When evaluating a restaurant, I often consider the booty factor. The more elements of a restaurant that suggest the place is a meat market geared to finding a potential booty call, the more likely it won’t serve good food.
By that measure, things didn’t bode well for Epic, a high-styling, industrial-inspired, new American restaurant in River North. For one, it’s located in Red Bull row—a beer can’s throw away from vodka and energy drink-fueled pick-up joints like NV Penthouse Lounge, Rockit Bar & Grill and Social Twenty-Five.
I’m later proved wrong—Epic has a chef-driven menu with few slipups and many grand slams, including one of the best steaks in the city. But let me start from the beginning. To ride up to Epic’s rooftop lounge, we’re directed into an elevator lit by dim red bulb. By the time we reach the third-floor roof, I’m humming the chorus of Te Police’s “Roxanne” in my head. Te rooftop is populated by a bevy of beautiful people and cocktail waitresses who have an astounding mastery of micro-minis, but perhaps not as much of drinks. When my pregnant wife asks for a virgin cocktail, our waitress suggests a Shirley Temple. After we ask if the bartender could improvise something else (maybe something a little more sophisticated and less appropriate for our three-year-old son), she returns with a juice blend, but doesn’t say what’s in it. It’s also served in a plastic tumbler. I’ve been on many rooftops where there are rules about glass, and high spaces, and disasters- by-wind. Unfortunately, it still feels a little like a college grad’s first Wrigleyville pad with CB2 drinkware.
But, here’s the thing. Epic’s bourbon- and berry-infused Kentucky Smash and its grapefruit-perfumed, smoky Paloma would be delightful in Styrofoam, or a 40-ounce glass bottle wrapped in a brown paper bag. Add in the free bowls of rosemary- seasoned popcorn, the white linen lounge chairs, the stunning skyscraper views—including a peek of the sleek Trump Tower turret— and now we’re talkin’.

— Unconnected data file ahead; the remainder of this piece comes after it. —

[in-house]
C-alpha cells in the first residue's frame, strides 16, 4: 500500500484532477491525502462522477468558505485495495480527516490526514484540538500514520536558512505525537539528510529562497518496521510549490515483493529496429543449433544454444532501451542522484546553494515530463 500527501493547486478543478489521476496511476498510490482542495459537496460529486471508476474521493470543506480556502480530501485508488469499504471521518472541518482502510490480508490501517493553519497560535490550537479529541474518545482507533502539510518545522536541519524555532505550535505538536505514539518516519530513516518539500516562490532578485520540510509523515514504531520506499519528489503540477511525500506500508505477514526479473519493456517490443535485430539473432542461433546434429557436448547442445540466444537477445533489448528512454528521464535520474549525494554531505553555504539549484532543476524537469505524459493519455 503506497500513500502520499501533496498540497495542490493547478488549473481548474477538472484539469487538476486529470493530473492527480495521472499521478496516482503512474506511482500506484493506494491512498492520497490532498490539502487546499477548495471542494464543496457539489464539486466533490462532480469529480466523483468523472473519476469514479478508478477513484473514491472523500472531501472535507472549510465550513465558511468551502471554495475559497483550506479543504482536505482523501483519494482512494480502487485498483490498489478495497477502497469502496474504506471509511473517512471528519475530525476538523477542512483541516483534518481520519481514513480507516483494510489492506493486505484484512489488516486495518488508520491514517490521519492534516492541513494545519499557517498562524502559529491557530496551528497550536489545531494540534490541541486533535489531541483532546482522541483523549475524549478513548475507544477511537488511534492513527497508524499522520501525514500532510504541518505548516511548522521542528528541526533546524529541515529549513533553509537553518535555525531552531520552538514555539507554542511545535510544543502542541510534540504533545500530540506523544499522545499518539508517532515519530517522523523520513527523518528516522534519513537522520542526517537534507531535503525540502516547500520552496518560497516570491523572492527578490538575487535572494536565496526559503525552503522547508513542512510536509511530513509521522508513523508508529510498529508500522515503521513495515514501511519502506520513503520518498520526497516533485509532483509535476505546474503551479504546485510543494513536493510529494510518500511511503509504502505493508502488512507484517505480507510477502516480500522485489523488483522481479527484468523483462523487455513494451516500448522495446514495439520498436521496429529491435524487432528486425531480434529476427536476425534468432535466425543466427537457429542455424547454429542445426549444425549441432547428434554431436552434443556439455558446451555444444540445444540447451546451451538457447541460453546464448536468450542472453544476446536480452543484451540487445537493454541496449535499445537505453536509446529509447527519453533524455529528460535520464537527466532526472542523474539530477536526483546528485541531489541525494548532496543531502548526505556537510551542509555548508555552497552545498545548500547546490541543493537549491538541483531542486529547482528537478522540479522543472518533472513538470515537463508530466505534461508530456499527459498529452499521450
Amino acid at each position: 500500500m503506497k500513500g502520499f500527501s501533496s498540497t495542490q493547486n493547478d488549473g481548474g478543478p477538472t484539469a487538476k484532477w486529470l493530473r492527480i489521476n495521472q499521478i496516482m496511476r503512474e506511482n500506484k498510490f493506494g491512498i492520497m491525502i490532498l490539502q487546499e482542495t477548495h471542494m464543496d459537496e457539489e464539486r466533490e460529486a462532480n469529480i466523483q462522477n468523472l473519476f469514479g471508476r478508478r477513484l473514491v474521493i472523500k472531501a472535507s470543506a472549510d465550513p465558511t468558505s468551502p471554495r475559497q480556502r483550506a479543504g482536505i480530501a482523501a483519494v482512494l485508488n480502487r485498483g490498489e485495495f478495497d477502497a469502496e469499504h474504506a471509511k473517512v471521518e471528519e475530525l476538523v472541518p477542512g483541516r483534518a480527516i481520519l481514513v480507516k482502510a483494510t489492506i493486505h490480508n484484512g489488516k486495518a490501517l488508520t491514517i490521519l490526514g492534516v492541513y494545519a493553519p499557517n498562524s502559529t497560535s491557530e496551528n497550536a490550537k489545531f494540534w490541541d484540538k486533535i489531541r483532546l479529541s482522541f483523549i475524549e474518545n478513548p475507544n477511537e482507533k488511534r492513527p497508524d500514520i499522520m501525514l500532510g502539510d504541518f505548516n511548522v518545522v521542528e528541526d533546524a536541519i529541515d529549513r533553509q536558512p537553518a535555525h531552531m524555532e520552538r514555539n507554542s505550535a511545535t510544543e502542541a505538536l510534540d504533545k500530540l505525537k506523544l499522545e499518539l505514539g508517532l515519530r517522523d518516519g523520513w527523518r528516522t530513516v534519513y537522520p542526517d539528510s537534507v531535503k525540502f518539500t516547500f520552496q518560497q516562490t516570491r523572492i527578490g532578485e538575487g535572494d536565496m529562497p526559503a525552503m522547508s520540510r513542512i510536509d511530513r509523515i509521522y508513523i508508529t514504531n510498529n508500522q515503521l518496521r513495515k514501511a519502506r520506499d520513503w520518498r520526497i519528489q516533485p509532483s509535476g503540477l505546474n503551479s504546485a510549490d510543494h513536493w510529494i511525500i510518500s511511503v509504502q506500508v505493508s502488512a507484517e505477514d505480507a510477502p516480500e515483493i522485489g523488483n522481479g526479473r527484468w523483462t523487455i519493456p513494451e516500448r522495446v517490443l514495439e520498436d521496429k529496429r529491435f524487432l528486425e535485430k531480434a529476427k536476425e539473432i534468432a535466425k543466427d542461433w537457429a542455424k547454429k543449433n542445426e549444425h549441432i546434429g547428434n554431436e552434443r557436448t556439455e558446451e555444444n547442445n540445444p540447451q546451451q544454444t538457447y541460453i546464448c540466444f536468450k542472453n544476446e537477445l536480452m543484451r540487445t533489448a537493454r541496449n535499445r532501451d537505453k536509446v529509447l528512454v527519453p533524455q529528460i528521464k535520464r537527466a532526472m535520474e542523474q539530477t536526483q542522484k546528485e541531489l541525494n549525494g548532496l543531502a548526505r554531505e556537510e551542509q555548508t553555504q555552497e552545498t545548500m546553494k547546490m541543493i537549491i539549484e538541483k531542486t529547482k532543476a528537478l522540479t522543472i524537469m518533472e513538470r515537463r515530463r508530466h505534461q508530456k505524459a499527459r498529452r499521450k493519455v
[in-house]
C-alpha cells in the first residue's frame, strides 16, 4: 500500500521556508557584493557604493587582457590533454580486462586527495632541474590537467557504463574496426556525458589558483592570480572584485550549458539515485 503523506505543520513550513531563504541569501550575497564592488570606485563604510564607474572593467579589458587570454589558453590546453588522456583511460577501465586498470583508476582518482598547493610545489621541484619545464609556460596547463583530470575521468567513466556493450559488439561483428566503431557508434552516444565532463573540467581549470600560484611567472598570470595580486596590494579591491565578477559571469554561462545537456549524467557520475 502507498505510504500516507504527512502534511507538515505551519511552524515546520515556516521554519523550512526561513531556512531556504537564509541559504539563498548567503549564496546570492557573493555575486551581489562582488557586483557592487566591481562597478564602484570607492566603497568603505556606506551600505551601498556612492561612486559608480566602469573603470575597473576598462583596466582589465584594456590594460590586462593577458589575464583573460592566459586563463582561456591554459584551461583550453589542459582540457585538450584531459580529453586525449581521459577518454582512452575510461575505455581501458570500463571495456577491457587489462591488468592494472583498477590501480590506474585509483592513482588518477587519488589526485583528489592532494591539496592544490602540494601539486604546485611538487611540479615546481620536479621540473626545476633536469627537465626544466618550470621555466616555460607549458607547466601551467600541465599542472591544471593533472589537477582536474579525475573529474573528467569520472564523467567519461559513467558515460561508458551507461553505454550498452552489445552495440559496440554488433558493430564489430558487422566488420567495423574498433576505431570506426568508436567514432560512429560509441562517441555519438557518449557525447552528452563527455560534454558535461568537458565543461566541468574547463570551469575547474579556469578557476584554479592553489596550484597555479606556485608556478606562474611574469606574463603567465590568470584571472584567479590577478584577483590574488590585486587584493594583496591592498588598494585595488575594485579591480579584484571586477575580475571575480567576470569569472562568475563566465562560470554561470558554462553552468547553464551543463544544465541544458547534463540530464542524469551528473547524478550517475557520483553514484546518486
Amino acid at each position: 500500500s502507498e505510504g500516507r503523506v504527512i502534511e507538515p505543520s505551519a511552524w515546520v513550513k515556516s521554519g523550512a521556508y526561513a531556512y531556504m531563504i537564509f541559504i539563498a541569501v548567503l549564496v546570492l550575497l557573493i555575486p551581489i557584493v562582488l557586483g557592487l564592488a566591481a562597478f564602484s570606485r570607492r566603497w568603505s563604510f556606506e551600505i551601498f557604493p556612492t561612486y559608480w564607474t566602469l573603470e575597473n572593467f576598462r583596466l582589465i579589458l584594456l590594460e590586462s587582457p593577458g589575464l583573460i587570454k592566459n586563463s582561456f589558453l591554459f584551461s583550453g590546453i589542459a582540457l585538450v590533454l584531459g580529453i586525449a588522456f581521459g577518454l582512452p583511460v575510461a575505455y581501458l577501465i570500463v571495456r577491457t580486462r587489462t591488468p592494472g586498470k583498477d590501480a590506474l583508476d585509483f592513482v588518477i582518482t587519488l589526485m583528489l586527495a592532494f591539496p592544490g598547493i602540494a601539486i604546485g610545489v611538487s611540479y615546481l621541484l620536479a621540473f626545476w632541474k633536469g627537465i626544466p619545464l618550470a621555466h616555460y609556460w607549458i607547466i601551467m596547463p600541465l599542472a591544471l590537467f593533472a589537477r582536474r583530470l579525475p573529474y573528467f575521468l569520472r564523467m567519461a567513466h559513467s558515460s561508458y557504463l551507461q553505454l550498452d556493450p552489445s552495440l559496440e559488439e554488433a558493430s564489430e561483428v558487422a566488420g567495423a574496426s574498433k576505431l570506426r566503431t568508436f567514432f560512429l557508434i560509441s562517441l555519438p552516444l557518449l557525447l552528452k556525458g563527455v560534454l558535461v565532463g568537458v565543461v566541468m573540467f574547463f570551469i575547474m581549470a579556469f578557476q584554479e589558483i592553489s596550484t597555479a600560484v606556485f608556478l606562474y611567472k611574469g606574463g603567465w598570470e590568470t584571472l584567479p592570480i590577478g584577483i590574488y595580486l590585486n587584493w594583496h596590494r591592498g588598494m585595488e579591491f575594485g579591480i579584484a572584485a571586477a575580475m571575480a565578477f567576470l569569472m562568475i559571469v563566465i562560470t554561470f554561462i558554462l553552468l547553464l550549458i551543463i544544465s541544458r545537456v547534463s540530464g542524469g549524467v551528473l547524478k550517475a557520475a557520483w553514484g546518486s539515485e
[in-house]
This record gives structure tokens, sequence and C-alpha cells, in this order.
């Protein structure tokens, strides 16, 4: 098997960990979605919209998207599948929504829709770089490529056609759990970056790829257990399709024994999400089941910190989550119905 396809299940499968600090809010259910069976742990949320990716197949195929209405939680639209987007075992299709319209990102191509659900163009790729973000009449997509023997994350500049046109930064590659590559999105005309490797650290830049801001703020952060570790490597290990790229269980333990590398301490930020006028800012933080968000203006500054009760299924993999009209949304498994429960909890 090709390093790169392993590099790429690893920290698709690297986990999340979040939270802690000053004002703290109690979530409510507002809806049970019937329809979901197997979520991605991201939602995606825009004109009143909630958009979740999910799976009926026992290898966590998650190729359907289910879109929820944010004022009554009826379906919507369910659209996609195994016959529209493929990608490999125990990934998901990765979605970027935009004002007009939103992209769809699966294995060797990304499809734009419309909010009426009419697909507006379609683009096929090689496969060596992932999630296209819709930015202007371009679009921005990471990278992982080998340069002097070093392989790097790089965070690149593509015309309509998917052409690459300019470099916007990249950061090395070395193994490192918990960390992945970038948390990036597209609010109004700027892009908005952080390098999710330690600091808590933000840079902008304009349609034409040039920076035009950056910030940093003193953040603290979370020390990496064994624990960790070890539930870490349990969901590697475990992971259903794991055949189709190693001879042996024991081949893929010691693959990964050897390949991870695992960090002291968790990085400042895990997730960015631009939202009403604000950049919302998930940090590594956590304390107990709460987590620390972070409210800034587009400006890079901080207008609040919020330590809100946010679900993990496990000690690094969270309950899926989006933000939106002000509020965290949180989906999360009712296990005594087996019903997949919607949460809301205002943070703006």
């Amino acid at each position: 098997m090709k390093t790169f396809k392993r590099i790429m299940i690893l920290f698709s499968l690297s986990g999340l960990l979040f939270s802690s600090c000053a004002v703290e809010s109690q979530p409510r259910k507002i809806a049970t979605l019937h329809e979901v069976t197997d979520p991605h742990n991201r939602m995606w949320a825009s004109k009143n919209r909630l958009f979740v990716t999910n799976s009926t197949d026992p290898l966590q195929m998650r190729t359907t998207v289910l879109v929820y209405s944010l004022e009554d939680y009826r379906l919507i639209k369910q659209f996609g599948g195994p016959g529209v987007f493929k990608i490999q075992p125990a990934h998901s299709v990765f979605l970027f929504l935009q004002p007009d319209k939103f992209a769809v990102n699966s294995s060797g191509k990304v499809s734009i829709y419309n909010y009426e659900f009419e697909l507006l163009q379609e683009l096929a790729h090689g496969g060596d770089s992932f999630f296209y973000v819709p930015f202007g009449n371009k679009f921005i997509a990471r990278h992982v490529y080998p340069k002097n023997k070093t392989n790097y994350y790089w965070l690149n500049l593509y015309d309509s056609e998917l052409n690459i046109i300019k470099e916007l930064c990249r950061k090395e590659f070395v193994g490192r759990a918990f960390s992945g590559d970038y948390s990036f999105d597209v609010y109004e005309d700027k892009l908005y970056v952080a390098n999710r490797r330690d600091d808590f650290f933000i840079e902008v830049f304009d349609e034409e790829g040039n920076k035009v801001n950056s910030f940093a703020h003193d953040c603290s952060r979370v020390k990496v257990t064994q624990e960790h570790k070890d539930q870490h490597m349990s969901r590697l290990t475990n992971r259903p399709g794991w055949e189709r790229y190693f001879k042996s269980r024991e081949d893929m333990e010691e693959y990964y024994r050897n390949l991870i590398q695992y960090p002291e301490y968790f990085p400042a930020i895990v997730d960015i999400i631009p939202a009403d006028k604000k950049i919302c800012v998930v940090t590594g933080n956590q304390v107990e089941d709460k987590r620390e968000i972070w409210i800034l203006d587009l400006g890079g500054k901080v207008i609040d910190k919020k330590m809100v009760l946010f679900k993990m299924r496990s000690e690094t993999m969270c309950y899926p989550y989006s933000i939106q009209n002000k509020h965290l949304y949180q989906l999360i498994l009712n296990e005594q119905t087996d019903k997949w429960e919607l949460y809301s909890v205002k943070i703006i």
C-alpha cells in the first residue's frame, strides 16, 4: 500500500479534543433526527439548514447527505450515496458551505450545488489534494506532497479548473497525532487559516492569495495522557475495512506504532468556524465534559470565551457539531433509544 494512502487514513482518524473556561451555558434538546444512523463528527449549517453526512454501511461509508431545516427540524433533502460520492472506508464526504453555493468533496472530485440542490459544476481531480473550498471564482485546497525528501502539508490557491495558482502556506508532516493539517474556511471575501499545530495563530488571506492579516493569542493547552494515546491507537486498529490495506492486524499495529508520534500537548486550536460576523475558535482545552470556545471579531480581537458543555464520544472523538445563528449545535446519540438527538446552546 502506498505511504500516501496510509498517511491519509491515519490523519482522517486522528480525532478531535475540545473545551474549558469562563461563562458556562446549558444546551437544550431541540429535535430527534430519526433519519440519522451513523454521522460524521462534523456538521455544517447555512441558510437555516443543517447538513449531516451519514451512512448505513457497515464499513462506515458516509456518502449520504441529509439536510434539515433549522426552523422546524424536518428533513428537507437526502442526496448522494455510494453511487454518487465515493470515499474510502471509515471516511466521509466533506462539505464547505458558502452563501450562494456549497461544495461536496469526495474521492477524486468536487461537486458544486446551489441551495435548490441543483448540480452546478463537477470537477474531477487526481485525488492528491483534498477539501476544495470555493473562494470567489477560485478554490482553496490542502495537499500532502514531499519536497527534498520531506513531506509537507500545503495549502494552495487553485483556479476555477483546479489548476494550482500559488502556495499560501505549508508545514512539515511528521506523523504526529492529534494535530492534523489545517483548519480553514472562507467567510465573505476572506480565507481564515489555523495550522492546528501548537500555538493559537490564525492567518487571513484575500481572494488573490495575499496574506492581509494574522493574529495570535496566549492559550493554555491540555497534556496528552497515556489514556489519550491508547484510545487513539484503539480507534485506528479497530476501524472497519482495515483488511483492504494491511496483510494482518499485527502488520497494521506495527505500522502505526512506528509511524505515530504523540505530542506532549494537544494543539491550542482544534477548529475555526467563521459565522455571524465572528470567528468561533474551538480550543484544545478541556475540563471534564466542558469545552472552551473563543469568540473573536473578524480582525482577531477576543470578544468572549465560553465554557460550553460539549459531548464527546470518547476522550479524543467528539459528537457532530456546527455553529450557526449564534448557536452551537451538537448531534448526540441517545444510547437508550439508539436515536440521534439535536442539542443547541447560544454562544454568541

As our party makes its way down to the second floor, my confidence wanes. Looming exposed brick walls tower over a split-level dining area filled with hundreds of dark wood chairs trimmed with white leather. Tere’s no way you can put out great food for this many people. Just ask anyone who’s served in the military.
But, Epic chef Stephen Wambach is not just anyone. He’s a vet of New York City chef Laurent Tourondel’s BLT restaurant group; a guy who knows how to serve great food to the masses.
To start, my friends and I throw back crispy sweetbread nuggets like popcorn shrimp. I’d say we were tossing them back like French fries, but we have those too—crisp, mahogany planks on par with Belgian frites of the finest order, and served in a tiny fryer basket that makes you wonder if there are Smurf- sized deep fryers in the kitchen.
Epic’s smoked bone-in rib eye, a Flintstones-sized hunk of medium-rare meat pinker than a Hello Kitty store and crowned by a well-seared top crust, is one of the best steaks I’ve had in Chicago, next to the dry-aged rib eye at David Burke’s and pretty much anything at Nine. Te smoke comes from smoked sea salt, a subtle touch.
Pausing between courses, I’m enchanted by the towering plate glass windows that afford an even better view than the rooftop. Sunk down a little lower among the skyscrapers, you feel like you’re engulfed in the cradling belly of the city. Almost as entertaining is watching men exit the adult video store across the street, slinking away to their shiny BMWs.
While I devour the view, we chow on simple, crisp English peas bursting with a wintergreen fireworks of chopped mint and salty explosions of tiny bacon lardons. It’s been a while since I’ve had a progression of savory courses this well executed. In full disclosure, though I used a pseudonym to make my reservation, I was recognized by Epic’s manager, whom I met when he used to work at a different restaurant. I wonder if this is having an impact on my meal.
It’s tough to say, for nothing is as enticing as Epic’s gnocchi: seared pillows of potato which have just a whisper of, if any, binding flour. They melt like silky mashed potatoes. Restaurants make gnocchi ahead of time, and thus (except for not overcooking), the genius of this dish has nothing to do with me being recognized.
Not everything’s perfect. Our server is very attentive, but she forgets a glass of Sauvignon Blanc for one of my friends. In contrast, though, a different server patiently talks a woman through the wine list and comps her a glass when she doesn’t like her first.
Pastry chef Christine McCabe left the restaurant shortly before press time, so I won’t comment on dessert. But I will say: Even if the discovery of my visit has colored the experience, there’s no question that Epic’s team has real chops, especially with chops like that rib eye. Sure, it’s a meat market … but the kind I can definitely get behind.
112 W. Hubbard St., 312.222.4940